Late last night a friend sent a video to me vai Facebook Messenger. It was rare for her to do this, and when I woke this morning, I watched it first thing.

It was a story told during a sermon by Dr. Clarence Sexton. He spoke in loving awe of the movement of God which resulted in an astonishing revival. We call it today the Hebrides Revival, in Scotland, 1949-1952.

The Hebrides Revival (1949-1952) – Some Observations by R. T. Kendall

As Dr. Sexton tells the story, he links generations (to the present day). Two Scottish sisters in their 80s were key to this movement of God as they came under terrible conviction of the need for revival. They began praying for hours at a time, and after a time, several joined them in prayer. In a tiny village on the Scottish island of Lewis.

Revival on the Island of Lewis: 1949-1952

The generations linked are from these old aunts to a niece who immigrated, in her late teens, to the US. then she met and married an American man. They had four children – one of whom is the  45th President of the United States.

Desperate Prayers by Trump’s Great Aunts in ‘Sanctuary’ Cottage said to Spark Hebrides Revival in Scotland

Sometime during this president’s childhood, the old Scottish aunts sent their niece a Bible. This particular Bible had significant meaning during their prayer vituals leading up to the Hebrides Revival. At some point, this niece gave this Bible to her son.

Dr. Sexton says this Bible is now in the Oval Office of the White House. One Bible given to this President by his mother was used as part of the swearing in ceremony. Whether it was the Revival Bible or another Bible given by his mother…it is unclear from what I could find. Either way, one of our current President’s Bibles, the one used in the Inauguration, is now in the Museum of the Bible, in Washington, DC.

So we don’t really know (at least I don’t) if this treasured old Bible is in the Oval Office –  this revered text, prayed through and around by a small group of believers in Scotland in the mid-20th century. That’s not really what this story is about.

We do know that great-aunts of the President of the United States sought and saw the miraculous movement of God over their town, their island, and beyond.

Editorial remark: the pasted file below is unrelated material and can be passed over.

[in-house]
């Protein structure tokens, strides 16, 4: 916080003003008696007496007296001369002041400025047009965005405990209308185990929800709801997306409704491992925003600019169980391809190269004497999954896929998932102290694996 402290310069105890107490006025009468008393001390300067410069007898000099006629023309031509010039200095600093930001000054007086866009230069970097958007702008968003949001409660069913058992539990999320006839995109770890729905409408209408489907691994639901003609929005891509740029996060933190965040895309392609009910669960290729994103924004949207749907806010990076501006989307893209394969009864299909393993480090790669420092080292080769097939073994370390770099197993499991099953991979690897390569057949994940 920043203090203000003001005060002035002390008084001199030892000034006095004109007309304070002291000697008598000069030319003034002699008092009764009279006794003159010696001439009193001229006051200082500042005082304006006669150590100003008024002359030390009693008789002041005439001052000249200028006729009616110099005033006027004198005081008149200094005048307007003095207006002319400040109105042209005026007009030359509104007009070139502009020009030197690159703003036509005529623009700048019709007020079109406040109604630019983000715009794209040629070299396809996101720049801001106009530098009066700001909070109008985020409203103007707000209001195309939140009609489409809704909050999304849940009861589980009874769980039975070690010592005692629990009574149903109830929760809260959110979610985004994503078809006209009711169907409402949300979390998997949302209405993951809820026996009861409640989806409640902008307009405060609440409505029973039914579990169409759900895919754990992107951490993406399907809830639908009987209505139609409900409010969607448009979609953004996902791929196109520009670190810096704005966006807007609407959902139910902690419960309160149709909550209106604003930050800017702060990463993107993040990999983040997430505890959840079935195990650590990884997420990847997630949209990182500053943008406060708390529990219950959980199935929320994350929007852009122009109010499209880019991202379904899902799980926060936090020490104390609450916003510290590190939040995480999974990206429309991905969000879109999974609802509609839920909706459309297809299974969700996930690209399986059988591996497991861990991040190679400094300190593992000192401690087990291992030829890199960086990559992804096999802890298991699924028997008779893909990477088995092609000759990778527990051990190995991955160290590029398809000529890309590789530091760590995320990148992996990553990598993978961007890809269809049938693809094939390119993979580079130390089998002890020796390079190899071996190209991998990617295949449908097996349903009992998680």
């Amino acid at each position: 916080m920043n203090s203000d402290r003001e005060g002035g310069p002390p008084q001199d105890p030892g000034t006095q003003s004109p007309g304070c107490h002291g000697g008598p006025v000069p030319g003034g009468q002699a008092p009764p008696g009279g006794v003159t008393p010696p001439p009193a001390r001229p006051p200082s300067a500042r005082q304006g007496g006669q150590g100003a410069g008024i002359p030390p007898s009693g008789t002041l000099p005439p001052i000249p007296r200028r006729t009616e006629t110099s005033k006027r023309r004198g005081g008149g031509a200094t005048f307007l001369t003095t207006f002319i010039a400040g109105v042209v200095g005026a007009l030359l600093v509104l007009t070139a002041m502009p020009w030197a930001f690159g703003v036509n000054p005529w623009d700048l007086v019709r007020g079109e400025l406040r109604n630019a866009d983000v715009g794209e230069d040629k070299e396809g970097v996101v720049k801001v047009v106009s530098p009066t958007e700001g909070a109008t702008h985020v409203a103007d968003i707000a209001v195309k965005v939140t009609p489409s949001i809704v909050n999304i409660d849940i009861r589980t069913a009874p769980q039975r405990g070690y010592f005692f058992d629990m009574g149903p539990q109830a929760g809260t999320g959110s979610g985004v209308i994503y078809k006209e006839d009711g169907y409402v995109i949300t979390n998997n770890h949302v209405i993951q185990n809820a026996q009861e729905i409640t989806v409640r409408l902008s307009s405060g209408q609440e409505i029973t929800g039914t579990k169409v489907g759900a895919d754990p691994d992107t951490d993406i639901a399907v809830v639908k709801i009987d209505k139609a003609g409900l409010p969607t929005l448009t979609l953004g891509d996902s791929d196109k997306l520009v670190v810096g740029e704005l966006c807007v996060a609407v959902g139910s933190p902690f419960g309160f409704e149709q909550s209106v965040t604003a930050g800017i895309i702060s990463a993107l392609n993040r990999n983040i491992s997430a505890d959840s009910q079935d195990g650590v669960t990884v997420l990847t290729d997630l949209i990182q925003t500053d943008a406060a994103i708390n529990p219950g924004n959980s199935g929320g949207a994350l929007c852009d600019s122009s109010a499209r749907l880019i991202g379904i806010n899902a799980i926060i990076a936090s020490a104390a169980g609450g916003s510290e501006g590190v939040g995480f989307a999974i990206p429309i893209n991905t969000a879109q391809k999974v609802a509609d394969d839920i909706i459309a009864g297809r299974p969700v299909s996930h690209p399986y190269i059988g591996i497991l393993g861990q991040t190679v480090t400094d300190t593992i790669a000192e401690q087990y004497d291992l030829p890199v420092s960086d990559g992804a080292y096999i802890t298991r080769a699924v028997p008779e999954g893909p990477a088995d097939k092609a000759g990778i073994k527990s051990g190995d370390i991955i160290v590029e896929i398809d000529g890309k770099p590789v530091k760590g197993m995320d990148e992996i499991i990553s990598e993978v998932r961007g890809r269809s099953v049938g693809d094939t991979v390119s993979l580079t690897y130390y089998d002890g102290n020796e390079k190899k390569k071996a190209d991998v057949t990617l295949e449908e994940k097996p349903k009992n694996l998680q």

That connection stoked the fire in my heart of the possibilities – not just in this President’s life, but in the lives of all of us who can follow in the steps of those Godly old ones.

What if we prayed instead of complained? Prayed instead of reviled? Prayed instead of bemoaning a current situation?

Oh God, help us. We believe; help our unbelief (Mark 9:24).

Let’s worship together to Phil Wickham‘s song “Revive Us Again“. Let’s pray for our President and all who lead in our country and pray revival for our own hearts and for this nation.

When You move, hearts awaken
Broken lives will be redeemed
Here and now, as in Heaven
Let revival be released

Hear our cry
Heal our land
Oh God, we pray for revival
What You’ve done before
You can do again
Oh God, we pray for revival

God of grace, God of salvation
We are desperate on our knees
You can save this generation
Let revival be released

Hear our cry
Heal our land
Oh God, we pray for revival
What You’ve done before
You can do again
Oh God, we pray for revival

Oh God, we pray for revival

Like a river running through the barren land
Let mercy flow, revive us again
Move in power, save us by Your mighty hand
Let mercy flow, revive us again
Like a river running through the barren land
Let mercy flow, revive us again
Move in power, save us by Your mighty hand
Let mercy flow, revive us again
Revive us again

Hear our cry
Heal our land
Oh God, we pray for revival
What You’ve done before
You can do again
Oh God, we pray for revival

Oh God, we pray for revival
Oh God, revive us again*

I would like to close with this prayer from author Deborah Perkins who senses a great urgency in God moving us toward revival:

“Father, please show me what You are doing right now on the earth and what I can do to partner with You. Let Your Kingdom come and Your will be done on earth as it already is in heaven!

“Jesus, please open my mind to understand the times and seasons in which I live. Interpret and explain everything to me concerning YOU and how you move in the Scriptures! Inscribe your laws in my mind and on my heart so that I obey You perfectly. Forgive me for anything that stands in the way of Your glory manifesting in my life.

Holy Spirit, show me how to pray according to the will of God. Please show me what I need to do right now to get ready for the incoming harvest. What do I have in my house (natural or spiritual) that you can use? Who do you want me to reach today? How will I do that, practically? Thank you for working with me personally to produce the fruits of repentance: righteousness, peace, and joy!”

*Lyrics to Revive Us Again – Songwriters: Jonathan Smith, Phil Wickham